France’s national medicine academy has lambasted alcohol industry lobbying power for diluting public health policy, but a leading wine trade group criticised a ‘moral crusade’ against the sector
Alcohol consumption in France has stopped falling for the first time since the end of the Second World War, said the country’s Académie Nationale de Médicine this week.
It called the news ‘a major defeat for public health’ and said that government policy has proved too susceptible to alcohol industry lobbying.
Alcohol kills 41,000 people per year in France and consumption was the same in 2017 as in 2013, it said, citing recent data from the country’s public health agency.
Gérard Dubois, a public health professor, told Europe1 radio that involving alcohol firms in prevention policies was akin to ‘wolves educating sheep’.
But trade body Vin & Société, which claims to represent 500,000 wine professionals in France, said that it had been singled out for criticism by Dubois in a separate interview on France Interradio, and it hit back by accusing some public health campaigners of ‘denigrating’ the wine sector.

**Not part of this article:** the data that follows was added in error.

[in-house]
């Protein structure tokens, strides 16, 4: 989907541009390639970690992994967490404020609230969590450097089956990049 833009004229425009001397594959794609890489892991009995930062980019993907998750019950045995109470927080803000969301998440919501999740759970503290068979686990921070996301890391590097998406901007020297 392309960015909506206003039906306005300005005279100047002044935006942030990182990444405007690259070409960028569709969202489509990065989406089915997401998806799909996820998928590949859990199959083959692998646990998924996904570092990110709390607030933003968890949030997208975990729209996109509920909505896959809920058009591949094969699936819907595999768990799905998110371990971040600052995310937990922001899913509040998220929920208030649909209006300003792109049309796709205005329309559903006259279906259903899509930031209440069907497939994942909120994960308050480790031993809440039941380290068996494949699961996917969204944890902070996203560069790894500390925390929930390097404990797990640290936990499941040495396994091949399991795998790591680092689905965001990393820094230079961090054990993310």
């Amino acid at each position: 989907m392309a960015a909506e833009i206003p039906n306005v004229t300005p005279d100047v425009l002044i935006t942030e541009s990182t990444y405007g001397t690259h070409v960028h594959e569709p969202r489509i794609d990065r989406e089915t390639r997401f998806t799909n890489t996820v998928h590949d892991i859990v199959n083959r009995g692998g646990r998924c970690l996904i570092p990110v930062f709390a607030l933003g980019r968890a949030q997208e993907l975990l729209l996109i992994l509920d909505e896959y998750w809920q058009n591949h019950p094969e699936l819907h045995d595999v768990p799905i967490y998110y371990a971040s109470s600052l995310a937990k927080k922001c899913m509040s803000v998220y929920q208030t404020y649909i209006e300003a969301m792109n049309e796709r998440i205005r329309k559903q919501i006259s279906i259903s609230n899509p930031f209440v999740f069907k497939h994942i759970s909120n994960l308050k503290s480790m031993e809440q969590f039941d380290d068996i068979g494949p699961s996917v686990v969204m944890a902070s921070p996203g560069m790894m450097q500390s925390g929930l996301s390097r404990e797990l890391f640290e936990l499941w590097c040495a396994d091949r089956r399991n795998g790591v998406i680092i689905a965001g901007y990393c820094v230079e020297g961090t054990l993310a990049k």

Joël Forgeau, the group’s president, said that there was an ‘anti-wine crusade’ and a ‘violent moral charge’ against wine consumption among some campaigners.
Calls for tougher measures
On Monday, the national medicine academy had called for a series of tougher measures on alcohol selling. This included a minimum price on drinks and a simple warning on bottle labels, to read that ‘alcohol is a danger to health’.
It also called for mandatory calorie labelling and asked ministers to strengthen France’s Evin Law, which has governed alcohol publicity since 1991, after what it believes has been a process of watering down.
It suggested that government ministers appeared to give wine a special status, even though it accounts for half of France’s alcohol consumption. Vin & Société reiterated its calls for a balanced approach that also recognised wine’s place in French culture and its importance as the country’s second most valuable export after the aerospace industry.